Thursday, February 7, 2013

A Revisitation of 'Being Blessed'

If you are anything like me (perish that thought!), you have probably had this experience: you go to a friend's house and they show you a new car, gadget, interior or the ilk and when you ask them about it they give the polite responses of, "Well, we are very blessed" or "God has been good to us." What I want to do in this post is re-imagine what 'blessing' looks like. How should the wealthy among us act? What about the 'less privileged?' What does it look like when God blesses us? If any of these questions sound interesting, keep reading.

"Tim", a random person will say, "how stupid do you think we are? This is already obvious stuff. All you will say in this blog post is that God loves all of us and we need to treat others like that." Why yes, random person, God does love all of us, but that is not the main point of the post. The overarching theme here is to have all of us re-examine our view of how we view others and how we- even subconsciously- act around people from every economic level.

Before I begin, let me categorically say this: I am not against wealth. I believe compound interest is the greatest invention in human history. I firmly believe that capitalism is a great economic system. I am currently working in an Advancement Department, which has the sole duty of raising money and build relationships for Rehoboth Christian School. Seriously, money is a good thing. Keep that in mind.

Philosophical thought experiment-- what is your initial reaction when you see, say, a suit? I think of success, money, and power. What about seeing a homeless man or woman? Again, I think of poverty, grime, and sadness. I'm guessing your thoughts weren't far off from that? Why is that?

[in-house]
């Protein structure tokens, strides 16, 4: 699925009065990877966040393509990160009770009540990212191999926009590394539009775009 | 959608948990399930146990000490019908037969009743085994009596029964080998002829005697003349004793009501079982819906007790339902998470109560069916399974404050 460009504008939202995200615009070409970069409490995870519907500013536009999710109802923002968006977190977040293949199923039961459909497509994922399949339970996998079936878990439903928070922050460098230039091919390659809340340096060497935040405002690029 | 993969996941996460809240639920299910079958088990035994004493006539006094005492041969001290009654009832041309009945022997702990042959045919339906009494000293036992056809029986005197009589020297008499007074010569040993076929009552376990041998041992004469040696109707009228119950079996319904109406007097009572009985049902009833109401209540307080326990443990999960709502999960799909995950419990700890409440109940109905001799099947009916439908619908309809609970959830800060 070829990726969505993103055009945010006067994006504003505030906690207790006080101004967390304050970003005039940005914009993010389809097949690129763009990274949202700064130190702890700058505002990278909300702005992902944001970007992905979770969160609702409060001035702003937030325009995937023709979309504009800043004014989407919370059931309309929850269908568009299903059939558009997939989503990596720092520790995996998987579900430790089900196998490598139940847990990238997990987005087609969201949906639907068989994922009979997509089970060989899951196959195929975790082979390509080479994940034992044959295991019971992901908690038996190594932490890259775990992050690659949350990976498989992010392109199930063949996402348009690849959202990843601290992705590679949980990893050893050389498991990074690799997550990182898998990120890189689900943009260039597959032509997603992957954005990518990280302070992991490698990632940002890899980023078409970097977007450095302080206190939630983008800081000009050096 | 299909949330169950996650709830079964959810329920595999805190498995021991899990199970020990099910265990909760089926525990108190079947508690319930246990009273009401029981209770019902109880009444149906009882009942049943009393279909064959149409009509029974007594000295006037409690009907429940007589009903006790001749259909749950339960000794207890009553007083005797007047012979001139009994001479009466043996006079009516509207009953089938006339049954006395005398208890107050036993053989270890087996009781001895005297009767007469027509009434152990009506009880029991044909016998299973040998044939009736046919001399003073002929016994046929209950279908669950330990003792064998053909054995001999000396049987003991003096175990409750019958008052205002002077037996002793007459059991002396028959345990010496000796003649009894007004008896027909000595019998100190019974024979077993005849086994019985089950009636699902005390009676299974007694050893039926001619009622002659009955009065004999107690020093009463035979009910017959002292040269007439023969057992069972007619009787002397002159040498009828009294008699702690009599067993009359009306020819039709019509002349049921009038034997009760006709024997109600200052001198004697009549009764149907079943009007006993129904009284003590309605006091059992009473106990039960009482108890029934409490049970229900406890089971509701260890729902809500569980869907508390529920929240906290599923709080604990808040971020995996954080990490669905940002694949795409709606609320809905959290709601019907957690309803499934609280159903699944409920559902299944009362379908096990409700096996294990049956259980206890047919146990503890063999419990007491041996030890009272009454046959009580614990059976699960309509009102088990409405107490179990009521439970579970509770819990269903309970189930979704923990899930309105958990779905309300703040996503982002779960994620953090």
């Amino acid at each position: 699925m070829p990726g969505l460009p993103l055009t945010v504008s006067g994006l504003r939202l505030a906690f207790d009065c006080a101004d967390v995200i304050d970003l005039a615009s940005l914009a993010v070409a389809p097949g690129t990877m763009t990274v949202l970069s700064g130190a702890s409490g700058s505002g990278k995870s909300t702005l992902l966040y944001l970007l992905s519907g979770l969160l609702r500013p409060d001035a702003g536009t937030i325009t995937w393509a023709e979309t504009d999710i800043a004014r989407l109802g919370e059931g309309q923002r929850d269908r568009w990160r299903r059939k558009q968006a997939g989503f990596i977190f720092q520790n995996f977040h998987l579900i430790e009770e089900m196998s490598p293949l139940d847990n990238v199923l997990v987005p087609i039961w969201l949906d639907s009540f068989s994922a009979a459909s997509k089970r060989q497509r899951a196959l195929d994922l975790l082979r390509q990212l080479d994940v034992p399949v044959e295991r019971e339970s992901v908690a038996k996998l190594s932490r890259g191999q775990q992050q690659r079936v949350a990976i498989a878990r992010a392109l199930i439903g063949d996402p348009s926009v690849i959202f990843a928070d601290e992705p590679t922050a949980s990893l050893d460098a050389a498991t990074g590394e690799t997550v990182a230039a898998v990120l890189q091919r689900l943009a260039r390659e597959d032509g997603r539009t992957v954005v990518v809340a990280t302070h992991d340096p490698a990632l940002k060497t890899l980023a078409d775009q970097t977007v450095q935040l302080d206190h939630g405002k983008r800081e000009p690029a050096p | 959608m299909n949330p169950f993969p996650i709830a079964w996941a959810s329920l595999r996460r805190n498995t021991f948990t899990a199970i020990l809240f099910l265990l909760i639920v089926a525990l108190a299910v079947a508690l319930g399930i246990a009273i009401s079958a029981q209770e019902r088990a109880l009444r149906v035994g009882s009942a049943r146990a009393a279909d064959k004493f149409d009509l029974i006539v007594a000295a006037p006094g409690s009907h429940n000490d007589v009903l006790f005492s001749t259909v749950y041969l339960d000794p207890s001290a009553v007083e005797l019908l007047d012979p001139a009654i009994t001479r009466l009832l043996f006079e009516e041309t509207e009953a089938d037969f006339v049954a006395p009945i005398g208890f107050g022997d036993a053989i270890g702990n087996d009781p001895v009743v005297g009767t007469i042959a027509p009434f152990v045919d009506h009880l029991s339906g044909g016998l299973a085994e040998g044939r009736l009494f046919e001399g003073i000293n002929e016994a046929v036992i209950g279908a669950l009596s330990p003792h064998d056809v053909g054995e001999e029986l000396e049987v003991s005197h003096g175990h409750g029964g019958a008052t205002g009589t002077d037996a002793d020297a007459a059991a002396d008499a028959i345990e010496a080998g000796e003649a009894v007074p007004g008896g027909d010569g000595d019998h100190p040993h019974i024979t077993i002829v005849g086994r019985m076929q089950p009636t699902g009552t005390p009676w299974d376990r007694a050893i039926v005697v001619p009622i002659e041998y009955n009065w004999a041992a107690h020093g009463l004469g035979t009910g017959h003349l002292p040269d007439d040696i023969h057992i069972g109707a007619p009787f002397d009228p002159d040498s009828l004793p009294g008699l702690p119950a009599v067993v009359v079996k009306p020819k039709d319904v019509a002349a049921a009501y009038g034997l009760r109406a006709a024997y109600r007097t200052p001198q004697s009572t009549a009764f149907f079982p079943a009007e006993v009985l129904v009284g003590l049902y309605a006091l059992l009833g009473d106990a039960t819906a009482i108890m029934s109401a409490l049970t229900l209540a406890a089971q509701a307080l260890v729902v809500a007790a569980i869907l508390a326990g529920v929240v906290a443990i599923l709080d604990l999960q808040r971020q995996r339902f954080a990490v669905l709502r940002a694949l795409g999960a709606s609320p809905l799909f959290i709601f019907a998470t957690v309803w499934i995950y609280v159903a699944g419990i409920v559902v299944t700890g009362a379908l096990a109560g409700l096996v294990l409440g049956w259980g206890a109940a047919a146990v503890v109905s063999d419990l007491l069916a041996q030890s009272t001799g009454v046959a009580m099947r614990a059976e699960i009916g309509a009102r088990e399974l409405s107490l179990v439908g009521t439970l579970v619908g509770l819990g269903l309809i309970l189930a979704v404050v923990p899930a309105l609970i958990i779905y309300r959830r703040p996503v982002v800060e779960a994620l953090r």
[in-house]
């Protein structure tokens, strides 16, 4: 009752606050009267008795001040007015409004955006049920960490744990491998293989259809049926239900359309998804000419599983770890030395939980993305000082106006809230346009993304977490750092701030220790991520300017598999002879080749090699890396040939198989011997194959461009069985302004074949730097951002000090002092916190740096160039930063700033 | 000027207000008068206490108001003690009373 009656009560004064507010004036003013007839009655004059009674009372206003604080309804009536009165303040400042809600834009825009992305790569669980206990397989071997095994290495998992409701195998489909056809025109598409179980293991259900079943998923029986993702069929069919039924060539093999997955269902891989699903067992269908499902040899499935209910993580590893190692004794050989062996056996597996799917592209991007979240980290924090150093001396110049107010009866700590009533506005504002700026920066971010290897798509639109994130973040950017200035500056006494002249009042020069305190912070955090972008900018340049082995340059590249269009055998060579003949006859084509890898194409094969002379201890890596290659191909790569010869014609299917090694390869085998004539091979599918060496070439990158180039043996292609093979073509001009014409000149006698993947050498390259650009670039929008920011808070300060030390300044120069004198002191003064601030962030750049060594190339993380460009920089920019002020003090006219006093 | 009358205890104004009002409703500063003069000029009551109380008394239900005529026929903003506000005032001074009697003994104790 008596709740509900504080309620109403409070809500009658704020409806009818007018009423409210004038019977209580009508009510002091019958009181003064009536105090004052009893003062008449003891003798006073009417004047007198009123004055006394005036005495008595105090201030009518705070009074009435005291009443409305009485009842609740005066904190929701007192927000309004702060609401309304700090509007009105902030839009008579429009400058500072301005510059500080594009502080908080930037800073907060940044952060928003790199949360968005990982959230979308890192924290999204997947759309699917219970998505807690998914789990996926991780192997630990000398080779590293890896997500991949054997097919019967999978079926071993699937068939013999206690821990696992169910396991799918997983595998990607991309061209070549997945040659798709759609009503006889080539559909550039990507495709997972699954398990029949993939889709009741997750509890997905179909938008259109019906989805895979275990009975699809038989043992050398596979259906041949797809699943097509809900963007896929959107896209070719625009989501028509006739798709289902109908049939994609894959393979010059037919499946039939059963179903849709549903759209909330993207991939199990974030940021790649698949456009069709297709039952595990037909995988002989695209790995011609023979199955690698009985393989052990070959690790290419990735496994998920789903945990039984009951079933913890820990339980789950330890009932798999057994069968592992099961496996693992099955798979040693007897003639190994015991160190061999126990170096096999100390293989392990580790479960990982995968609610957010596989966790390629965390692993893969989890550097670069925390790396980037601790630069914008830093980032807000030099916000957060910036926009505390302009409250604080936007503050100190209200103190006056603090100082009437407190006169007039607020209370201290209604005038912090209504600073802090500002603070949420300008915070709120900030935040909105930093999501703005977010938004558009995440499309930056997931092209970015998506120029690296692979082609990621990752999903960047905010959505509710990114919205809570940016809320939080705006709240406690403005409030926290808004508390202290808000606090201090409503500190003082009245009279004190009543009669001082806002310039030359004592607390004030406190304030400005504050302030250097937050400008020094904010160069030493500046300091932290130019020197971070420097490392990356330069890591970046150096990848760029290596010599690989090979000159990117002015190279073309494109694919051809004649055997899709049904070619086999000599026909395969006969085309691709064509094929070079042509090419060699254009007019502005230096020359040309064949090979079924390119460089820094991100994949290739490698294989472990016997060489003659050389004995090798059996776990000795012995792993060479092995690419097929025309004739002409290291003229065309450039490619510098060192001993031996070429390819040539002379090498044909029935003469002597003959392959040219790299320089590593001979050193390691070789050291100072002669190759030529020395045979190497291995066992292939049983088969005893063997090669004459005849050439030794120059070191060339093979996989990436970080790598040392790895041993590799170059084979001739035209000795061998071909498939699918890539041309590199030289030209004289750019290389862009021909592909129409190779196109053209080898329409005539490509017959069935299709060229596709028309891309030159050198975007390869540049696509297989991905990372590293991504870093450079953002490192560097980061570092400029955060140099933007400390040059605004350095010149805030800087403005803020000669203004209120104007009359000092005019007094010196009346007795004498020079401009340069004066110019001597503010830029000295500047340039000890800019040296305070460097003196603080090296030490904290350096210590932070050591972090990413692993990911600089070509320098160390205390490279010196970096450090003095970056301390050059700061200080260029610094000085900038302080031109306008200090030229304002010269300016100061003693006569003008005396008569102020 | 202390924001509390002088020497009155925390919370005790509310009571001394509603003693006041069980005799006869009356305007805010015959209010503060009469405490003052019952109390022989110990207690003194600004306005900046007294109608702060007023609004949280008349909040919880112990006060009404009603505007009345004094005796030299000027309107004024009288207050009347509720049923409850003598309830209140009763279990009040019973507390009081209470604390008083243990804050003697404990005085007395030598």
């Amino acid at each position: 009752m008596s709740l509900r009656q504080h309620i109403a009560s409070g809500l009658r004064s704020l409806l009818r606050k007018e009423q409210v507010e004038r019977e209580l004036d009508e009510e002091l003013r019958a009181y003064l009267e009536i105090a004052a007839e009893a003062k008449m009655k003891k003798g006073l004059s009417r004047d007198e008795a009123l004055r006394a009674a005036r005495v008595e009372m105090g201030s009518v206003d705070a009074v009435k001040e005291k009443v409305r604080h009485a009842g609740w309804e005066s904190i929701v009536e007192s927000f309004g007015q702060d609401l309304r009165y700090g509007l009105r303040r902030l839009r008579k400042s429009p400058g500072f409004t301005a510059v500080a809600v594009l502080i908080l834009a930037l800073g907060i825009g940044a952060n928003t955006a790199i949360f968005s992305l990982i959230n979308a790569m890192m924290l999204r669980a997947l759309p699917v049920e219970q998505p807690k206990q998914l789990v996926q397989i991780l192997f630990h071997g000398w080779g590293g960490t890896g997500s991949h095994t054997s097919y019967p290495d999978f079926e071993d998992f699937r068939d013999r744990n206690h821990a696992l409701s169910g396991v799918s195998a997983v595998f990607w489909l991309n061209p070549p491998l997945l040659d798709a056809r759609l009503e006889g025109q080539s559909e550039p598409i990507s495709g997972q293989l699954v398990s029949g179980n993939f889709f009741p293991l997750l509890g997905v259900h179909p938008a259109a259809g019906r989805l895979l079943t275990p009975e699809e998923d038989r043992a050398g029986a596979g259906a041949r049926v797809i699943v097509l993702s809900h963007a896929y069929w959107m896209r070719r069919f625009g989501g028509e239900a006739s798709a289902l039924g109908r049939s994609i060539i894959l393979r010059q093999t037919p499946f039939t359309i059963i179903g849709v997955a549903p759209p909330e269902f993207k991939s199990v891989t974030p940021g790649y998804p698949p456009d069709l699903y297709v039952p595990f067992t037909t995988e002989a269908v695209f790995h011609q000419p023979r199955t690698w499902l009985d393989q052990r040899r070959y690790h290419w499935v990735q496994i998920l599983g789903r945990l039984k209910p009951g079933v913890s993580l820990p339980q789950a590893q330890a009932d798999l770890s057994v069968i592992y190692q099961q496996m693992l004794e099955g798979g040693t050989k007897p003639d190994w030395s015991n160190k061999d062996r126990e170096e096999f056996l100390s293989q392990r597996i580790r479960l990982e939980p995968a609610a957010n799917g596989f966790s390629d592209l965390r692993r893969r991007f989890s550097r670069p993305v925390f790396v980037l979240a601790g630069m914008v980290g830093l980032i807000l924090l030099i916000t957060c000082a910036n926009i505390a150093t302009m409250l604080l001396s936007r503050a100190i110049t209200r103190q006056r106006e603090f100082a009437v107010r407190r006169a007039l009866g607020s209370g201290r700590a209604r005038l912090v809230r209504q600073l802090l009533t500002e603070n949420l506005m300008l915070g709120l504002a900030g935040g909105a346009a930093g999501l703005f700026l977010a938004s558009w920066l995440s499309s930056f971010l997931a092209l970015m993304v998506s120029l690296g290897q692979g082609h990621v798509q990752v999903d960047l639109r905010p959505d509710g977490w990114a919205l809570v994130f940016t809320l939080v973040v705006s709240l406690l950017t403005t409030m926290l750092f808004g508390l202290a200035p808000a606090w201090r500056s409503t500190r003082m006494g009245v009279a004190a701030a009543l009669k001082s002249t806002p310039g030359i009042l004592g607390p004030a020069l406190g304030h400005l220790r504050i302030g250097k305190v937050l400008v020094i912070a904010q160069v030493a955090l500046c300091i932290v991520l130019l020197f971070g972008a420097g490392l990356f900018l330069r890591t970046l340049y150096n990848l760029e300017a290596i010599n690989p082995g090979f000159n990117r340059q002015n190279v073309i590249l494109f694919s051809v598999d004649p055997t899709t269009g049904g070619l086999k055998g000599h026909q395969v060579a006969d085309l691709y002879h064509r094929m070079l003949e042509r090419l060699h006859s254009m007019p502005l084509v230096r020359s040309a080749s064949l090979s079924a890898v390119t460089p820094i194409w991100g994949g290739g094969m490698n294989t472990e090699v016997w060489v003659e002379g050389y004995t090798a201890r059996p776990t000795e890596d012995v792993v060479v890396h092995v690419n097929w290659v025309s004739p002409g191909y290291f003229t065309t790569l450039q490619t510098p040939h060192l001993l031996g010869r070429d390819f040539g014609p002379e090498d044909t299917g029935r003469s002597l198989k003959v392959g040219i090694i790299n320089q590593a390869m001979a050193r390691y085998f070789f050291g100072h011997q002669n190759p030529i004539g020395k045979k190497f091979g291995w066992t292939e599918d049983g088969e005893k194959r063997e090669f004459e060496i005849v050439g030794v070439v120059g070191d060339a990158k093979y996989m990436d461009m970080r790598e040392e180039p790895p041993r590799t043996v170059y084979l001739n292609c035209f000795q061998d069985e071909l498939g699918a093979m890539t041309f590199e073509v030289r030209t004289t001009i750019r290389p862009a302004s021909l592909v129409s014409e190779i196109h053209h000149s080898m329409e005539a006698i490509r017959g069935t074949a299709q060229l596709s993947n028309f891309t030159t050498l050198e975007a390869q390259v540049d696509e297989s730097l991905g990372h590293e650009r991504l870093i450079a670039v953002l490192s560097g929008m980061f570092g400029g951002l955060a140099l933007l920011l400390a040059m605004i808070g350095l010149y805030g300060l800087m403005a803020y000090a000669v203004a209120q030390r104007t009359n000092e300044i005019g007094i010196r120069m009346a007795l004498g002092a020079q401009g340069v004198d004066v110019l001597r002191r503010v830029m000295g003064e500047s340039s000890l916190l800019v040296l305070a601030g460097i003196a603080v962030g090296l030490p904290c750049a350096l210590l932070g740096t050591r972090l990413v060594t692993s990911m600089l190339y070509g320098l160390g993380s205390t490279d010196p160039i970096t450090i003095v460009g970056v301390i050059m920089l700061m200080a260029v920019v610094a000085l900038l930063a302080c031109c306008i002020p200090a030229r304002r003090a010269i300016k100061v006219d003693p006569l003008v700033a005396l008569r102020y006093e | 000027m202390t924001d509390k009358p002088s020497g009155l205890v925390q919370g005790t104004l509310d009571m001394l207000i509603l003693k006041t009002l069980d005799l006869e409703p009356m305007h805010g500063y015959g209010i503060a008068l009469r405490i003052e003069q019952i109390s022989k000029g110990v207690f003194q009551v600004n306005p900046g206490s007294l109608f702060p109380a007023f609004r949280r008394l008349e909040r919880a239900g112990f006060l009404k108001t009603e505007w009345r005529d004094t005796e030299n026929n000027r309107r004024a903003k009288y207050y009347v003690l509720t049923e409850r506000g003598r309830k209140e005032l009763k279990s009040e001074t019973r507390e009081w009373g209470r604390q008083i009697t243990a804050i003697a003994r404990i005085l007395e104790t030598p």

My opinion is that in this capitalistic culture, we have lost sight of God's image. Put another way: we have gotten so into individual rights and 'humanness' that we have forgotten what it means to be blessed equally. Please, stop reading for a second and let that last phrase sink in. Can you, with a clear conscience, say you agree not just that humans are equal, but that we have been given the same level of blessings? I cannot.

I grew up in a loving family. Plenty of fun vacations. Plenty of great food to eat. Plenty of nice clothes and educational opportunities. Coming to Rehoboth, New Mexico, I knew people around me had a fraction of those things. I knew that they were still people and I knew that I could not be arrogant and assume I was there to fix their lives, but I still subconsciously believed (and still believe) that I'm more blessed then them. I have a Wake Forest education. I can dress in shirts with little horses on them. I've been to Europe and all over the USA.

And what do 'they' have? Well, the Navajo reservation has an unemployment rate of 48.54% of possible working adults. Gallup, the town outside a main reservation, is still considered one of the worst places for drunk driving. McKinley County ranks a solid 20th in lowest-income counties in the USA. Yep. Not a lot of success and hope around these parts.

When contrasted like that, the absurd level of what I'm trying to prove is staggering. Quantitatively, you and I have had more opportunities, met more people, and generally led happier lives. So... case closed? I still say no. Trip Lee, perhaps you could weigh in?

"Ain't tryna say you shouldn't get paper, I ain't tryna say that we should stay broke, but money don't mean you got favor, bein' broke don't mean that you don't." This is, to me, the crux of the issue. We have confused gifts with blessings. You aren't blessed because you have a certain gift given to you; you are blessed because the Giver of All gave you life, grace, and love. Any gift beyond that is comparatively immaterial. Period. Level playing field.